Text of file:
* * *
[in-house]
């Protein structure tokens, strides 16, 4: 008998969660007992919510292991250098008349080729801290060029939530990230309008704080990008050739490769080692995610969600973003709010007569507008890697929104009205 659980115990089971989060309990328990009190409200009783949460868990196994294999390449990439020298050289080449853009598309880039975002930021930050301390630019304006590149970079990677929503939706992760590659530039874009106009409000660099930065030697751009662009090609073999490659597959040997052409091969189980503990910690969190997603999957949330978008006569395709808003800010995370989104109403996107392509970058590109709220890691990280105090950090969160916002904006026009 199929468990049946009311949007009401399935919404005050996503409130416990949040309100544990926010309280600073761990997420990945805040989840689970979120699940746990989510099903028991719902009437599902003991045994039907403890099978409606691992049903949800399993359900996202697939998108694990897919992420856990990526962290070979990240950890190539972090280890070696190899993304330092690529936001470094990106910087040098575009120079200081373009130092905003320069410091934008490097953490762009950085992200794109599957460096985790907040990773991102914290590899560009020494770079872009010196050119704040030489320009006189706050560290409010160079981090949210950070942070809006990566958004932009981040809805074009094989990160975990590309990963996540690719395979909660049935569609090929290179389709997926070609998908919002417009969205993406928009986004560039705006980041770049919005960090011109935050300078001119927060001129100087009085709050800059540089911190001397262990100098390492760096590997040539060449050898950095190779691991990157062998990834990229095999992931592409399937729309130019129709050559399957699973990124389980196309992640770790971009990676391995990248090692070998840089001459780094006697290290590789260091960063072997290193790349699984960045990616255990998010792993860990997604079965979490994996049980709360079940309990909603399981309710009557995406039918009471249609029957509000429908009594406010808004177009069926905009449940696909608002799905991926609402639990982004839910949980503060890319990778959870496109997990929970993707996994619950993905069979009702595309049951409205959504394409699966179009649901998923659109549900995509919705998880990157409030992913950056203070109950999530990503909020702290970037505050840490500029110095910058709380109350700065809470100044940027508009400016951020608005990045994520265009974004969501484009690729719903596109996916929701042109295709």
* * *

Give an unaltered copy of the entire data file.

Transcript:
[in-house]
């Protein structure tokens, strides 16, 4: 008998969660007992919510292991250098008349080729801290060029939530990230309008704080990008050739490769080692995610969600973003709010007569507008890697929104009205 659980115990089971989060309990328990009190409200009783949460868990196994294999390449990439020298050289080449853009598309880039975002930021930050301390630019304006590149970079990677929503939706992760590659530039874009106009409000660099930065030697751009662009090609073999490659597959040997052409091969189980503990910690969190997603999957949330978008006569395709808003800010995370989104109403996107392509970058590109709220890691990280105090950090969160916002904006026009 199929468990049946009311949007009401399935919404005050996503409130416990949040309100544990926010309280600073761990997420990945805040989840689970979120699940746990989510099903028991719902009437599902003991045994039907403890099978409606691992049903949800399993359900996202697939998108694990897919992420856990990526962290070979990240950890190539972090280890070696190899993304330092690529936001470094990106910087040098575009120079200081373009130092905003320069410091934008490097953490762009950085992200794109599957460096985790907040990773991102914290590899560009020494770079872009010196050119704040030489320009006189706050560290409010160079981090949210950070942070809006990566958004932009981040809805074009094989990160975990590309990963996540690719395979909660049935569609090929290179389709997926070609998908919002417009969205993406928009986004560039705006980041770049919005960090011109935050300078001119927060001129100087009085709050800059540089911190001397262990100098390492760096590997040539060449050898950095190779691991990157062998990834990229095999992931592409399937729309130019129709050559399957699973990124389980196309992640770790971009990676391995990248090692070998840089001459780094006697290290590789260091960063072997290193790349699984960045990616255990998010792993860990997604079965979490994996049980709360079940309990909603399981309710009557995406039918009471249609029957509000429908009594406010808004177009069926905009449940696909608002799905991926609402639990982004839910949980503060890319990778959870496109997990929970993707996994619950993905069979009702595309049951409205959504394409699966179009649901998923659109549900995509919705998880990157409030992913950056203070109950999530990503909020702290970037505050840490500029110095910058709380109350700065809470100044940027508009400016951020608005990045994520265009974004969501484009690729719903596109996916929701042109295709």